Letters – Issue 97

New Zealand Books is now accessible to blind and partially sighted readers. Our 20th anniversary issue (Summer 2011) was the first to be made available to 2,900 sight-impaired magazine borrowers through the Royal New Zealand Foundation of the Blind.

It is also the first externally published magazine the foundation has sent out in synthetic speech format.

Acquisitions, Interloans and Telephone Information Services Librarian Veronica Hogan welcomes the move. “Thank you and your team for going the extra mile to make this work for our blind and partially sighted readers,” she says. “It’s very exciting to be able to work with you with new technology that allows our members to read print material at the same time as their sighted peers.”

Camille Guy writes on p27 about reading when you can’t see.



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Having purchased a copy of the New Zealand Books anniversary issue, I wish to make a small criticism of one review, and a wider observation on political history writing.

In his review of A Great New Zealand Prime Minister?, an essay collection on W F Massey, Doug Munro claims that New Zealand political biography writing is in good shape. This is in reference to previous biographies, almost all written by two Auckland-based, retired academics, not the essay collection. And he then goes on to criticise the work of a Bruce Farlane [sic], who apparently isn’t in the same league as Drs Bassett and Gustafson. It is actually Bruce Farland, a former history teacher, whose self-published efforts on Coates and Massey are seen as inferior, though one doubts that Munro has actually read them.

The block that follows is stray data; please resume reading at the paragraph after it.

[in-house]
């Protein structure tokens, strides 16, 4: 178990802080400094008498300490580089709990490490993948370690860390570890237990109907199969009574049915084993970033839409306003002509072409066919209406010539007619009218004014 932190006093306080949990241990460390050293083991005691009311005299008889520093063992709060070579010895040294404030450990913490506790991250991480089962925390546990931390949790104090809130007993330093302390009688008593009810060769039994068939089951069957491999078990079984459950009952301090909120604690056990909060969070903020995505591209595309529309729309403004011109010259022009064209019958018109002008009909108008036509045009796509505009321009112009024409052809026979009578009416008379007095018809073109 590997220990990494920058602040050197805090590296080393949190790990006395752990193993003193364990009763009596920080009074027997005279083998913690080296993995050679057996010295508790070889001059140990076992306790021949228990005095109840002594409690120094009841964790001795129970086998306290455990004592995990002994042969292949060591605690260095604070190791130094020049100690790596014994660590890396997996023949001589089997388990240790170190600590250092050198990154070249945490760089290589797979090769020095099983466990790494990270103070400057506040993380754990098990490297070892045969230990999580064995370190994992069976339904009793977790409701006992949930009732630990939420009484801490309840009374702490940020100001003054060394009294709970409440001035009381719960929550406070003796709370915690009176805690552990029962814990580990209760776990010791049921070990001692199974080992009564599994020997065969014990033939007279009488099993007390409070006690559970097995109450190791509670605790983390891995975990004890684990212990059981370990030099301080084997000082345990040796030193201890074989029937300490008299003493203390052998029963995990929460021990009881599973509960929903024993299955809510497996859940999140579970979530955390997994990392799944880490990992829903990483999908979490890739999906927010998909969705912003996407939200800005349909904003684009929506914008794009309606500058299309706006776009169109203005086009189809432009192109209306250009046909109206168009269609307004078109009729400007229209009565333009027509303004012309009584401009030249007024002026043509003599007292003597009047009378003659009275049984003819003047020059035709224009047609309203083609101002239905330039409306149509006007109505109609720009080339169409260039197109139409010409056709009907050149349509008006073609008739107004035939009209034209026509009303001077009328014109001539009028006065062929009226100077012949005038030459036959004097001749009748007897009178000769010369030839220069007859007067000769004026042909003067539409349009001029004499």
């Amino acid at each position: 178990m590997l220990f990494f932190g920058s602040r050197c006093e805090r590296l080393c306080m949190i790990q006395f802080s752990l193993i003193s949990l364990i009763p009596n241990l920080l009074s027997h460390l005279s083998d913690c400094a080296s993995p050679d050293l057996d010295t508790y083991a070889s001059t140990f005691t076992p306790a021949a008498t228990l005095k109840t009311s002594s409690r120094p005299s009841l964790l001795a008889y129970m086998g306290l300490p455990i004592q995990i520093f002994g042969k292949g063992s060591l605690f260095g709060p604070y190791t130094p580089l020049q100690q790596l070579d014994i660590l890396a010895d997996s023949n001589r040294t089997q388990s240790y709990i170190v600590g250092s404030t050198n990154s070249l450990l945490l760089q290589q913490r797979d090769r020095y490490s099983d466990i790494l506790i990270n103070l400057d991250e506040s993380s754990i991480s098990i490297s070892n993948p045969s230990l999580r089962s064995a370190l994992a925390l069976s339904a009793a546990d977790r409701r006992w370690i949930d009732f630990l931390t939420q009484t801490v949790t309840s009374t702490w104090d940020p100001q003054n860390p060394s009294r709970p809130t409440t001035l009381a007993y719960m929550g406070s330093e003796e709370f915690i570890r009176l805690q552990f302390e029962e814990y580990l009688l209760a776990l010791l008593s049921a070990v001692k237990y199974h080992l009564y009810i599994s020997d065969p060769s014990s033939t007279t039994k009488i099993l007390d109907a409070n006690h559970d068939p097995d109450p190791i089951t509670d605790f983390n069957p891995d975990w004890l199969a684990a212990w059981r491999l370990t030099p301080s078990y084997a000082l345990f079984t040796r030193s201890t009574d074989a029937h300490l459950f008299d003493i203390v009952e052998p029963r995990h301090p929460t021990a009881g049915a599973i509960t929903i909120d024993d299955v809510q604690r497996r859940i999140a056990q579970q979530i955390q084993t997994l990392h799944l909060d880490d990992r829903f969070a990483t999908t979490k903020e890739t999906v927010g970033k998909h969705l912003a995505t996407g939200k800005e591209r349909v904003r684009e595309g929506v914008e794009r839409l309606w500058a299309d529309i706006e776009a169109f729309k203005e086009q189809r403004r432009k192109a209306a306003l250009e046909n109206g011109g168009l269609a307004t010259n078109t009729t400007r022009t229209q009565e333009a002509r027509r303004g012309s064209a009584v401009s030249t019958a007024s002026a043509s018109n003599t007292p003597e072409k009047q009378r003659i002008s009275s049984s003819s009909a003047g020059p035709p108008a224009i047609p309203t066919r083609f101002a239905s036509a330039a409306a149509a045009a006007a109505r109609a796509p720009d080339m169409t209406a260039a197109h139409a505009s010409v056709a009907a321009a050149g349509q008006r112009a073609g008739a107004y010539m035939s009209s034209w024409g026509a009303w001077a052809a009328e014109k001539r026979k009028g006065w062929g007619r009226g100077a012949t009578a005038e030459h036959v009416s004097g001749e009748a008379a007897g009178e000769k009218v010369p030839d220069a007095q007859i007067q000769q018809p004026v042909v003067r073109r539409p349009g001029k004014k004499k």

Mr Farland was at the conference on W F Massey, held at Massey University, and tried to present his work within the confines of an academic setting. This essay collection is based on the conference, but all of the lesser presenters are not included, and only the academic elite remain. This partly explains why the focus of the essay collection appears so narrow, and certain larger questions of political history are not addressed in the book.

If we do need a “full-scale” biography of Massey, that is not self-published and does include references, I submit that it is unlikely to come from the academic elite. As Dr Munro should know, such a biography would need in-depth archival research, and this is unlikely in the modern academic setting. Nor are the books by Bassett and Gustafson good examples of in-depth archival research. Surely a “full scale” account of a political career would have to take into consideration policymaking, and the role of government departments’ extensive policy archives.

None of the political biographies published in New Zealand have adequately addressed policymaking in any depth, because the authors rely on personal papers, and don’t engage with departmental records. This is particularly the case with finance ministers such as Muldoon, with regard to the role of the Treasury and Reserve Bank. Until the universities and other public funders address the need for in-depth archival research, political biographies will remain narrow and based largely on the author’s political opinions. If there is not a New Zealand publisher willing to do a “full-scale” biography, then the non-academic self-publishers can always fill the vacuum.


Simon Boyce, Wayside Press


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